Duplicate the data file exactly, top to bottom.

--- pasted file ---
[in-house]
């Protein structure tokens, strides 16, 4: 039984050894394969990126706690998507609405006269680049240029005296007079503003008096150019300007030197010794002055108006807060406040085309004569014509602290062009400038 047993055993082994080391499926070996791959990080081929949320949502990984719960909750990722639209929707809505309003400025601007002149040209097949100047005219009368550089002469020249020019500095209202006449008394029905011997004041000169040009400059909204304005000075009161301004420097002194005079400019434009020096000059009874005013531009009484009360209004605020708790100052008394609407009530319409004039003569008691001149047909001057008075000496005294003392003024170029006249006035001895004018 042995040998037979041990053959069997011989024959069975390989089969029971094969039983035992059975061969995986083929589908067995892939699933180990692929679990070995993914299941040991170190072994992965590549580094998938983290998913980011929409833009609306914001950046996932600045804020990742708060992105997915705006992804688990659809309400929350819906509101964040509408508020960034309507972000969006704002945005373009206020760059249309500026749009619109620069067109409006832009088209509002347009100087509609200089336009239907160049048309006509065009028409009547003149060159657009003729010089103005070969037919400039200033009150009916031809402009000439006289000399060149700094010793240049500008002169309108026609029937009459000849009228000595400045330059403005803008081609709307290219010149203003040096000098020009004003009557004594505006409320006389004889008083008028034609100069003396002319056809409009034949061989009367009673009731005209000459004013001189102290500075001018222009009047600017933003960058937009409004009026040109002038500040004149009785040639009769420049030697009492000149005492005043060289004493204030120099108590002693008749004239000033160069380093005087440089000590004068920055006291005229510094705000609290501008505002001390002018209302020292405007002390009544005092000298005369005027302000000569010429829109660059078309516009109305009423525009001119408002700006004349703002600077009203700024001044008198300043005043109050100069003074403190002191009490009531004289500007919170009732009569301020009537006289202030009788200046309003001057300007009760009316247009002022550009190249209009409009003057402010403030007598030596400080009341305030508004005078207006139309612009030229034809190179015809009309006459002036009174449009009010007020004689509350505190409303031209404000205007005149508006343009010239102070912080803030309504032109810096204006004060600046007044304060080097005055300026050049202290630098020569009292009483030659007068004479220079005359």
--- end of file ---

[in-house]
């Protein structure tokens, strides 16, 4: 039984050894394969990126706690998507609405006269680049240029005296007079503003008096150019300007030197010794002055108006807060406040085309004569014509602290062009400038 047993055993082994080391499926070996791959990080081929949320949502990984719960909750990722639209929707809505309003400025601007002149040209097949100047005219009368550089002469020249020019500095209202006449008394029905011997004041000169040009400059909204304005000075009161301004420097002194005079400019434009020096000059009874005013531009009484009360209004605020708790100052008394609407009530319409004039003569008691001149047909001057008075000496005294003392003024170029006249006035001895004018 042995040998037979041990053959069997011989024959069975390989089969029971094969039983035992059975061969995986083929589908067995892939699933180990692929679990070995993914299941040991170190072994992965590549580094998938983290998913980011929409833009609306914001950046996932600045804020990742708060992105997915705006992804688990659809309400929350819906509101964040509408508020960034309507972000969006704002945005373009206020760059249309500026749009619109620069067109409006832009088209509002347009100087509609200089336009239907160049048309006509065009028409009547003149060159657009003729010089103005070969037919400039200033009150009916031809402009000439006289000399060149700094010793240049500008002169309108026609029937009459000849009228000595400045330059403005803008081609709307290219010149203003040096000098020009004003009557004594505006409320006389004889008083008028034609100069003396002319056809409009034949061989009367009673009731005209000459004013001189102290500075001018222009009047600017933003960058937009409004009026040109002038500040004149009785040639009769420049030697009492000149005492005043060289004493204030120099108590002693008749004239000033160069380093005087440089000590004068920055006291005229510094705000609290501008505002001390002018209302020292405007002390009544005092000298005369005027302000000569010429829109660059078309516009109305009423525009001119408002700006004349703002600077009203700024001044008198300043005043109050100069003074403190002191009490009531004289500007919170009732009569301020009537006289202030009788200046309003001057300007009760009316247009002022550009190249209009409009003057402010403030007598030596400080009341305030508004005078207006139309612009030229034809190179015809009309006459002036009174449009009010007020004689509350505190409303031209404000205007005149508006343009010239102070912080803030309504032109810096204006004060600046007044304060080097005055300026050049202290630098020569009292009483030659007068004479220079005359």